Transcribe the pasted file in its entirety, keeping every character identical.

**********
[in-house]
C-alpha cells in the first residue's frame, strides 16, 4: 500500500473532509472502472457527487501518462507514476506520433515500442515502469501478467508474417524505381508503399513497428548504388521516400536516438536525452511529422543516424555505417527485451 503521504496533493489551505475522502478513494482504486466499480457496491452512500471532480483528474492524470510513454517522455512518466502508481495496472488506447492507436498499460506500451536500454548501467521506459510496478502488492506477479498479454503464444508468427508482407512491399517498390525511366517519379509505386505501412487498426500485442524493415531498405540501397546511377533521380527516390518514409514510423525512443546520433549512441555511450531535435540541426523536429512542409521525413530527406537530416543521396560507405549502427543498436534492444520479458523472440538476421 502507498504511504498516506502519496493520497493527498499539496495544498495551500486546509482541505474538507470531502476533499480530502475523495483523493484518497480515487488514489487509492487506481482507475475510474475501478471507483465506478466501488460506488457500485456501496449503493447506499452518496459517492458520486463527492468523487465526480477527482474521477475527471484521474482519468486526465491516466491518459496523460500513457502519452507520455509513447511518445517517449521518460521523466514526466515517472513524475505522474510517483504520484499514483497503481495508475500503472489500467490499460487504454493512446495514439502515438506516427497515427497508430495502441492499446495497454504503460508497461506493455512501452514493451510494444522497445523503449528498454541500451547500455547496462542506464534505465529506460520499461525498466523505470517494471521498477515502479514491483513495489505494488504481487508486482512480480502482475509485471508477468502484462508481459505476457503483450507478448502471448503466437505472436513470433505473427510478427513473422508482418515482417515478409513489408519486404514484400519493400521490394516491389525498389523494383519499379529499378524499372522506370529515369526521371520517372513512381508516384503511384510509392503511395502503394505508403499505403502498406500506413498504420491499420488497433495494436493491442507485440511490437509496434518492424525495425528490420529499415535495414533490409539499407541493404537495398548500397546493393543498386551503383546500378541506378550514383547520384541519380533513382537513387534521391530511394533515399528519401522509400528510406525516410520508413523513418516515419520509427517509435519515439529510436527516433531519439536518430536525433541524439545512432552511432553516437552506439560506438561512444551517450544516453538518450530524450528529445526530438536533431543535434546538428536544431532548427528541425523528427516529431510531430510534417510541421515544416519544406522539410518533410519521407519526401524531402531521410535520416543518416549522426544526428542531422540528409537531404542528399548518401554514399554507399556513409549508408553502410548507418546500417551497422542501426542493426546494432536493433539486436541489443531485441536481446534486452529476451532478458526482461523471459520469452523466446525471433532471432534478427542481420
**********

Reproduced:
[in-house]
C-alpha cells in the first residue's frame, strides 16, 4: 500500500473532509472502472457527487501518462507514476506520433515500442515502469501478467508474417524505381508503399513497428548504388521516400536516438536525452511529422543516424555505417527485451 503521504496533493489551505475522502478513494482504486466499480457496491452512500471532480483528474492524470510513454517522455512518466502508481495496472488506447492507436498499460506500451536500454548501467521506459510496478502488492506477479498479454503464444508468427508482407512491399517498390525511366517519379509505386505501412487498426500485442524493415531498405540501397546511377533521380527516390518514409514510423525512443546520433549512441555511450531535435540541426523536429512542409521525413530527406537530416543521396560507405549502427543498436534492444520479458523472440538476421 502507498504511504498516506502519496493520497493527498499539496495544498495551500486546509482541505474538507470531502476533499480530502475523495483523493484518497480515487488514489487509492487506481482507475475510474475501478471507483465506478466501488460506488457500485456501496449503493447506499452518496459517492458520486463527492468523487465526480477527482474521477475527471484521474482519468486526465491516466491518459496523460500513457502519452507520455509513447511518445517517449521518460521523466514526466515517472513524475505522474510517483504520484499514483497503481495508475500503472489500467490499460487504454493512446495514439502515438506516427497515427497508430495502441492499446495497454504503460508497461506493455512501452514493451510494444522497445523503449528498454541500451547500455547496462542506464534505465529506460520499461525498466523505470517494471521498477515502479514491483513495489505494488504481487508486482512480480502482475509485471508477468502484462508481459505476457503483450507478448502471448503466437505472436513470433505473427510478427513473422508482418515482417515478409513489408519486404514484400519493400521490394516491389525498389523494383519499379529499378524499372522506370529515369526521371520517372513512381508516384503511384510509392503511395502503394505508403499505403502498406500506413498504420491499420488497433495494436493491442507485440511490437509496434518492424525495425528490420529499415535495414533490409539499407541493404537495398548500397546493393543498386551503383546500378541506378550514383547520384541519380533513382537513387534521391530511394533515399528519401522509400528510406525516410520508413523513418516515419520509427517509435519515439529510436527516433531519439536518430536525433541524439545512432552511432553516437552506439560506438561512444551517450544516453538518450530524450528529445526530438536533431543535434546538428536544431532548427528541425523528427516529431510531430510534417510541421515544416519544406522539410518533410519521407519526401524531402531521410535520416543518416549522426544526428542531422540528409537531404542528399548518401554514399554507399556513409549508408553502410548507418546500417551497422542501426542493426546494432536493433539486436541489443531485441536481446534486452529476451532478458526482461523471459520469452523466446525471433532471432534478427542481420